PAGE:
University of Pittsburgh Hosts Beyond 2020 Microtonal Music Festival

From Friday, February 28 through Sunday, March 1, 2020, Pittsburgh played host to an unprecedented array of international performers, scholars and composers, all assembled in celebration of their special and unique passion for microtonal composition. Founded in 2015, Beyond 2020 Microtonal Music Festival marked the third such event presented by The University of Pittsburgh’s Music on the Edge contemporary music series, now in its 30th anniversary season. Beyond 2020 consumed the weekend with ticketed concerts, presentations of scholarly papers, marathon performances, and social gatherings.

Things kicked off with a Friday evening concert in the cavernous, black-box vault of Pittsburgh’s New Hazlett Theater. Opening with a somewhat lengthy sound-film collaboration entitled HANDS to MOUTHS by artist Mareike Yin-Yee and composer Marc Sabat, the program was divided into three parts and alternated between the Los Angeles-based sextet Brightwork and GRAMMY award-winning guitarist, composer, author, and broadcaster John Schneider. Bookended by Brightwork’s highly engaging performances of works by Pittsburgh-based composers Federico Garcia-De Castro, Amy Williams, Eric Moe, and Mathew Rosenblum, Schneider’s solo set was the highlight of the concert.

Schneider rotated primarily between two acoustic guitars specially adapted to microtonality, including the fretless “Partch Adapted Guitar II” and steel-bodied National Resophonic with an intricately customized fretboard. He performed several of his own compositions alongside those of Lou Harrison and Harry Partch. While these performances were infused with a moderately intellectual character, Schneider’s warm and inviting performances made short work of illustrating the unexpected familiarity of microtonality in even the most common forms of music. The use of a slide and metered recitation of haunting poetry conjured the essence of blues and folk as the complexity of the compositions ascended into an ethereal halo within the space.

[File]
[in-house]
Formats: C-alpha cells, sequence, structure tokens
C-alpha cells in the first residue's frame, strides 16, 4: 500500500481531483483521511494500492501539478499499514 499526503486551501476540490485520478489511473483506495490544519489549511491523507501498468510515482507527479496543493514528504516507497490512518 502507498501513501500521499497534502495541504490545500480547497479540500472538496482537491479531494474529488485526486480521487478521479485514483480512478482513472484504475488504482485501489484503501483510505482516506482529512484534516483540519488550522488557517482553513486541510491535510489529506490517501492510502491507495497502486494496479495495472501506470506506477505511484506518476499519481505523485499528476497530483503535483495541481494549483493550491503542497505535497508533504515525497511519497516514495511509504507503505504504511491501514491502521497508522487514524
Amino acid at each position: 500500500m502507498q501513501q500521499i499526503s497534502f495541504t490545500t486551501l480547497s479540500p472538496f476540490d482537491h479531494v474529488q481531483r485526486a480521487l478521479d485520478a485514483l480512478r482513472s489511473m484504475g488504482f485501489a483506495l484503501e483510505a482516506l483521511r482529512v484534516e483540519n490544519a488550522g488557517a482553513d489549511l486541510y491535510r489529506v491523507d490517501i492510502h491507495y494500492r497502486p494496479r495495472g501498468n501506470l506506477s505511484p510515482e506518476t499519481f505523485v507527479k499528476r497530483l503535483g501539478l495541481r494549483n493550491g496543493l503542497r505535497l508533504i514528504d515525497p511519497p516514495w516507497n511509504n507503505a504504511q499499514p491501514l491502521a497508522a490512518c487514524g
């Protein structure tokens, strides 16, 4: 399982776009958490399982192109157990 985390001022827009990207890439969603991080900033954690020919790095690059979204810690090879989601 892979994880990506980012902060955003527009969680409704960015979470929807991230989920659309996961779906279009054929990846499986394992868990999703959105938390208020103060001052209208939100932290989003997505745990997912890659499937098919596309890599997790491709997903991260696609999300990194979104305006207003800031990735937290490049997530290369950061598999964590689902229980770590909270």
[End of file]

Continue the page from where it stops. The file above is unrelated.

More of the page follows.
Brightwork--Photo courtesy Beyond 2020 Microtonal Music Festival

Brightwork–Photo courtesy Beyond 2020 Microtonal Music Festival

Brightwork returned with a theatrical rendition of Mathew Rosenblum’s 2013 work Falling. Based on a James Dickey poem of the same name, the piece imagines and chronicles the descent of an Allegheny Airlines flight attendant who was sucked out of the plane’s emergency exit and tragically fell to her death in October of 1962. Dancer Faith Jensen-Ismay played pantomime against the excellent vocalizations of Brightwork soprano Stacey Fraser, very effectively emphasizing the disturbing narrative against a soothing backdrop of clouds and landscapes prepared by lighting and projection designer Jason Mann.

Saturday started bright and early at 9:00AM with over three hours of presentations in the University of Pittsburgh’s Music Building. The first of two festival symposia, “Recent Scholarship on Microtonal Music,” covered topics from microtonal choral pedagogy to live demonstrations of the viola d’amore. Scholars and composers from as far off as Tucson, Arizona and Berlin, Germany included Taylor Brook, Robert Lopez-Hanshaw, Nicholas Stevens, Paul Miller, and Thomas Nicholson.